The ComingSoon.net Box Office Report has been updated with studio estimates for the weekend. Click here for the full box office estimates of the top 12 films and then check back on Monday for the final figures based on actual box office.
In a month when only one movie grossed over $20 million in a single three-day weekend, it was only a matter of time before a movie would come along that would get people back into theaters. Who knew that it would be a movie featuring the voice of Adam Sandler?
Sandler provided the voice of Count Dracula in Sony Pictures Animation’s animated comedy Hotel Transylvania, along with the voices of Selena Gomez, Andy Samberg, Kevin James, David Spade, Steve Buscemi, Fran Drescher, Molly Shannon and more. Directed by Cartoon Network vet Genndy Tartakovsky, the movie brought in an estimated $43 million in 3,349 theaters, averaging over $12 thousand per site. It’s the biggest hit for Sony Pictures Animation, surpassing the $31 million opening of Cloudy with a Chance of Meatballs back in 2009 as well as setting a new September opening record, which was previously held by Reese Witherspoon’s Sweet Home Alabama for ten years with $35.6 million. Based on estimates, it’s also Sandler’s second biggest opening after his 2005 remake of The Longest Yard. The movie is Sony’s eighth #1 movie for the year and it pushes them back into the lead in terms of market share.
Sony also worked on the marketing and distribution of filmmaker Rian Johnson’s sci-fi action-thriller Looper (FilmDistrict/Tristar), starring Joseph Gordon-Levitt, Bruce Willis and Emily Blunt, which was a significant hit as well, opening in second place with an estimated $21.2 million in 2,992 theaters, also well above early projections.
As far as last week’s horse race, David Ayer’s police drama End of Watch (Open Road), starring Jake Gyllenhaal and Michael Peña, dropped from its #1 slot to third place with an estimated $8 million, having grossed $26.8 million to date.
The Clint Eastwood-Amy Adams baseball drama Trouble with the Curve (Warner Bros.) dropped to fourth place with $7.5 million and a total of $23.7 million.
Fifth place went to the Jennifer Lawrence horror thriller House at the End of the Street (Relativity), which brought in $7.1 million to bring its total to $22 million.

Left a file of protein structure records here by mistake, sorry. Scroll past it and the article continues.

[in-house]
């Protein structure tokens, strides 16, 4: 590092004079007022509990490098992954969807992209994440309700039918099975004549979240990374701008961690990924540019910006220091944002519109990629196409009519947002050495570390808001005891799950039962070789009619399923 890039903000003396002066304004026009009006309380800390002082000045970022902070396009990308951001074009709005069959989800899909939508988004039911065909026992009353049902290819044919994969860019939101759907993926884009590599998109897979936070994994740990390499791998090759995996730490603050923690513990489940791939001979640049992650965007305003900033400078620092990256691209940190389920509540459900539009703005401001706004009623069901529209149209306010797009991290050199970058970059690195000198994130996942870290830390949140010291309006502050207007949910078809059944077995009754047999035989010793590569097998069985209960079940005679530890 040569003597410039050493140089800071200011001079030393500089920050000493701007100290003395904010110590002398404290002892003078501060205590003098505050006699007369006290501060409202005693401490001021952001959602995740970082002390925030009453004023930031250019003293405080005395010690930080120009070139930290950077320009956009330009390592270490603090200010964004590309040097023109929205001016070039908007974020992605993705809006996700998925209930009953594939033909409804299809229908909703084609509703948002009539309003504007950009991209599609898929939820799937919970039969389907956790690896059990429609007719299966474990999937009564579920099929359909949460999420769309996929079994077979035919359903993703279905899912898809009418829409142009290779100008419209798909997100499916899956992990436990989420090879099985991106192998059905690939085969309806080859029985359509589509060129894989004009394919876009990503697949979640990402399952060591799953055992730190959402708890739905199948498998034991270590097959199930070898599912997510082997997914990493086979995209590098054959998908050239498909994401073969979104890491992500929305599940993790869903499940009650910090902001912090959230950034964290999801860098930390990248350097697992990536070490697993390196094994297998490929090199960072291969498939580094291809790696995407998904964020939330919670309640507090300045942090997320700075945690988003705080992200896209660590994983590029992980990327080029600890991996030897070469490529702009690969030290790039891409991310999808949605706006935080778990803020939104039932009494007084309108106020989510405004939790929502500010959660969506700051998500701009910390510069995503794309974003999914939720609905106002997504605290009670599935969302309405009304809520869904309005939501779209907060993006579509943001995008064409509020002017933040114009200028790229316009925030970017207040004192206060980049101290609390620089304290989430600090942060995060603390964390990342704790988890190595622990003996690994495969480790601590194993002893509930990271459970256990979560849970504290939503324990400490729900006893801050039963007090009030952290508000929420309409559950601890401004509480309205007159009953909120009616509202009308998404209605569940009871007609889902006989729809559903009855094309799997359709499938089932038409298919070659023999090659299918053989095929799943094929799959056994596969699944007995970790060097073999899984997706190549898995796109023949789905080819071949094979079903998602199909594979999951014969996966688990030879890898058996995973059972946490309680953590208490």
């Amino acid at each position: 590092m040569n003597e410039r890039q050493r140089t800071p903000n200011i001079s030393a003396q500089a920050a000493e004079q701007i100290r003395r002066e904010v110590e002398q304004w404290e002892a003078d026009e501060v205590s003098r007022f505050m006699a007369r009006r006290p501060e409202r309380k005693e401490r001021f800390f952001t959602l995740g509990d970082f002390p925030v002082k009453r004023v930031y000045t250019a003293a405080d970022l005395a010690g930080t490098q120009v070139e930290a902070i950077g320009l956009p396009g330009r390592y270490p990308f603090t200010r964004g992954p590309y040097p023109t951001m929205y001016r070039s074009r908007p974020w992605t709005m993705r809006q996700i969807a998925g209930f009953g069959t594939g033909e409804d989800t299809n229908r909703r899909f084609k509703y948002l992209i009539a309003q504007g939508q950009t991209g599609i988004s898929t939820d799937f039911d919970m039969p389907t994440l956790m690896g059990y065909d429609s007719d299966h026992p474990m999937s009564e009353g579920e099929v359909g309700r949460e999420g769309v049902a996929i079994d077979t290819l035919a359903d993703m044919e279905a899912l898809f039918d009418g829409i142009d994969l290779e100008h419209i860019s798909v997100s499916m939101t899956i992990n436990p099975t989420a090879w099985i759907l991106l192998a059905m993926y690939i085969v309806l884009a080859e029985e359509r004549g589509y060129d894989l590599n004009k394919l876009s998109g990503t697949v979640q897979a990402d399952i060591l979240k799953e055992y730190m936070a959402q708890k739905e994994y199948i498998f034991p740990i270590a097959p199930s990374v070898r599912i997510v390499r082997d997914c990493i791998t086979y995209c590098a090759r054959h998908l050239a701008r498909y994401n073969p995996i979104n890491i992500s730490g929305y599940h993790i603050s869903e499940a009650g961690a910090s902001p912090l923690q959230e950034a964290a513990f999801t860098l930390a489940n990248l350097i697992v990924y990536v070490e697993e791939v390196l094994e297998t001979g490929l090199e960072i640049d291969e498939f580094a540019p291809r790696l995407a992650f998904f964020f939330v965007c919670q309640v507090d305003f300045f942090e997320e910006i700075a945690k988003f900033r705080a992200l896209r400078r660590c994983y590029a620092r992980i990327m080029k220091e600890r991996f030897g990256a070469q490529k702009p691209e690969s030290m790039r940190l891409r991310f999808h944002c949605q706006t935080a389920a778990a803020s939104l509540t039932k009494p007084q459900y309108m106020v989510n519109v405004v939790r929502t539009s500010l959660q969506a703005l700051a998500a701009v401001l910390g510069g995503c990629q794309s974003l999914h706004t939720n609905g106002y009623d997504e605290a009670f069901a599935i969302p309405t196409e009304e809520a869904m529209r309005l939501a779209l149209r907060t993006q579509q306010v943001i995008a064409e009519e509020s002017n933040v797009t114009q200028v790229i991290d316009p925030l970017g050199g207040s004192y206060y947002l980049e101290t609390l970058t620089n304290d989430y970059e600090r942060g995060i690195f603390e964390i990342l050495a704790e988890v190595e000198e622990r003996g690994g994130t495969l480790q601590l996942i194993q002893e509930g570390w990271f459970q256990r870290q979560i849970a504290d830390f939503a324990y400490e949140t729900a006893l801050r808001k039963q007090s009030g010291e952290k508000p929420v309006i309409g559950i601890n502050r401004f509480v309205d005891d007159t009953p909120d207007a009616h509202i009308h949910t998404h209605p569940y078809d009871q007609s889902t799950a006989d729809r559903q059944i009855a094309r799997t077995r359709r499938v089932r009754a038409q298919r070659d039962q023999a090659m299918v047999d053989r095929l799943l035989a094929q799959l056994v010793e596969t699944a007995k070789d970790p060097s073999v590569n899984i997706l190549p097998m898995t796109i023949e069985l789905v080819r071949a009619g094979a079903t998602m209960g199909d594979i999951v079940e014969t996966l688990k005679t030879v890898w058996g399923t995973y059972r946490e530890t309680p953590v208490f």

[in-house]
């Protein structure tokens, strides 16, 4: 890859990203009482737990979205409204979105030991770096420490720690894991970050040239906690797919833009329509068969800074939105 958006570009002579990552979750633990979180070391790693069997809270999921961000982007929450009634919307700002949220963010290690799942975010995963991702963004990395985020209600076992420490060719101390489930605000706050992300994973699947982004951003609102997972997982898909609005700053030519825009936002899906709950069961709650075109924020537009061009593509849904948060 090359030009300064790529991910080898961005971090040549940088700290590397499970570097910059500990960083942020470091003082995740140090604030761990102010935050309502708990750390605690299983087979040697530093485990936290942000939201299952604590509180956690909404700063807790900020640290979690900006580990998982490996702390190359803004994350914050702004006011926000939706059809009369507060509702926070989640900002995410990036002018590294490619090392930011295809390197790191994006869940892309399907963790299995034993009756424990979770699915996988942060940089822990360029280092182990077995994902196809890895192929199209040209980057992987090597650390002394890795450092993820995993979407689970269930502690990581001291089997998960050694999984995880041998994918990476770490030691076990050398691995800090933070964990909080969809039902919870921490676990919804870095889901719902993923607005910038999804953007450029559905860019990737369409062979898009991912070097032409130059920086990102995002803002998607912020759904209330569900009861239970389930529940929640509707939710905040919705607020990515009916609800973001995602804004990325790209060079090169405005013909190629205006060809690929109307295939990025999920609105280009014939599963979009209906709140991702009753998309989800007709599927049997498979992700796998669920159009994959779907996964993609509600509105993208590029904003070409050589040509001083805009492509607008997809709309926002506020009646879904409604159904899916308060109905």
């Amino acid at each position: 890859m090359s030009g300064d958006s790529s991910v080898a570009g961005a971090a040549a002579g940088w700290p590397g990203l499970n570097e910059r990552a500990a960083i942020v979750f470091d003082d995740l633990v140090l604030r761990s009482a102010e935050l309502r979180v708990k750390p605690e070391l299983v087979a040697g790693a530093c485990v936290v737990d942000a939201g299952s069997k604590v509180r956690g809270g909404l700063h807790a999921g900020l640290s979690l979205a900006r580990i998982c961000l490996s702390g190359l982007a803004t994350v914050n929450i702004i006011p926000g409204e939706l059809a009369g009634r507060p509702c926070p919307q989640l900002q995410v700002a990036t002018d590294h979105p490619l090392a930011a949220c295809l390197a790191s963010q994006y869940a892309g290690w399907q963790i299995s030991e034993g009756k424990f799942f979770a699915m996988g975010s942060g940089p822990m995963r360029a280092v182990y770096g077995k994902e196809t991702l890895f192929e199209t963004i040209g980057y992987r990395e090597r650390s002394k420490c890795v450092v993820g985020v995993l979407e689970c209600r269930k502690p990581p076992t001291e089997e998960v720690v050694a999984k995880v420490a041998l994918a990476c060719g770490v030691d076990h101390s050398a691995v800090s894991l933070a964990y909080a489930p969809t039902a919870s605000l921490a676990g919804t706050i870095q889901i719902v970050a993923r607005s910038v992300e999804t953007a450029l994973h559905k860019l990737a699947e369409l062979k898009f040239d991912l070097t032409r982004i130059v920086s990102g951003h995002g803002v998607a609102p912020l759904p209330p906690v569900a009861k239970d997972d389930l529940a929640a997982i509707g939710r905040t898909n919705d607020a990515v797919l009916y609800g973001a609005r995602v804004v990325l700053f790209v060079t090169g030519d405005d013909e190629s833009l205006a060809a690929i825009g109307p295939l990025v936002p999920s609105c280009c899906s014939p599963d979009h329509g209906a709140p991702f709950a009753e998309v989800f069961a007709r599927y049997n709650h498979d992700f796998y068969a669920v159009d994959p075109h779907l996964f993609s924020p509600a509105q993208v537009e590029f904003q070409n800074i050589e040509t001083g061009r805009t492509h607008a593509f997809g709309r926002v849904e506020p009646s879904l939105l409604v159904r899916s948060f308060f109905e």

Universal Pictures took another big gamble by giving their a capella comedy Pitch Perfect, starring Anna Kendrick, Rebel Wilson, Elizabeth Banks and John Michael Higgins, a limited release into 335 theaters a week before its wide release. It ended up paying off as it brought in $5.2 million in its opening weekend to take sixth place with a $15.5 thousand per site average, which was even better than the showing for Hotel Transylvania. On Friday, the movie expands into over 2,800 theaters where it hopes to build on what’s expected to be solid word-of-mouth with an astounding A+ CinemaScore among women under 25.
Finding Nemo 3D (DisneyPixar) took seventh place with $4 million, down 58% from last weekend, with a total of $36.5 million.
Paul W.S. Anderson’s action 4-quel Resident Evil: Retribution (Screen Gems) dropped to eighth place with $3 million, right ahead of his namesake Paul Thomas Anderson’s critically-acclaimed drama The Master, starring Philip Seymour Hoffman, Joaquin Phoenix and Amy Adams, with $2.7 million. The former has grossed $38.7 million to the latter’s $9.6 million.
In one of the biggest “OUCH!” moments of the weekend, and maybe even the year, the inspirational drama Won’t Back Down (20th Century Fox), starring Maggie Gyllenhaal and Viola Davis, tanked, doing even less than the lowest projections by bringing in just $2.7 million in 2,515 theaters, roughly $1,000 per site. That makes it one of the studio’s biggest bombs, right up there with the ill-advised “American Idol” musical From Justin to Kelly back in 2003, the 2008 thriller Deception and the Rainn Wilson comedy The Rocker.
Even with that bomb in the mix, the Top 10 was up from last year for the first time in many weeks, grossing an estimated $104 million, up 25% from the same weekend last year when Warner Bros.’ Dolphin Tale moved into first place with $13.9 million and none of the four new movies even made it into the Top 3.
Click here for the full box office estimates of the top 12 films.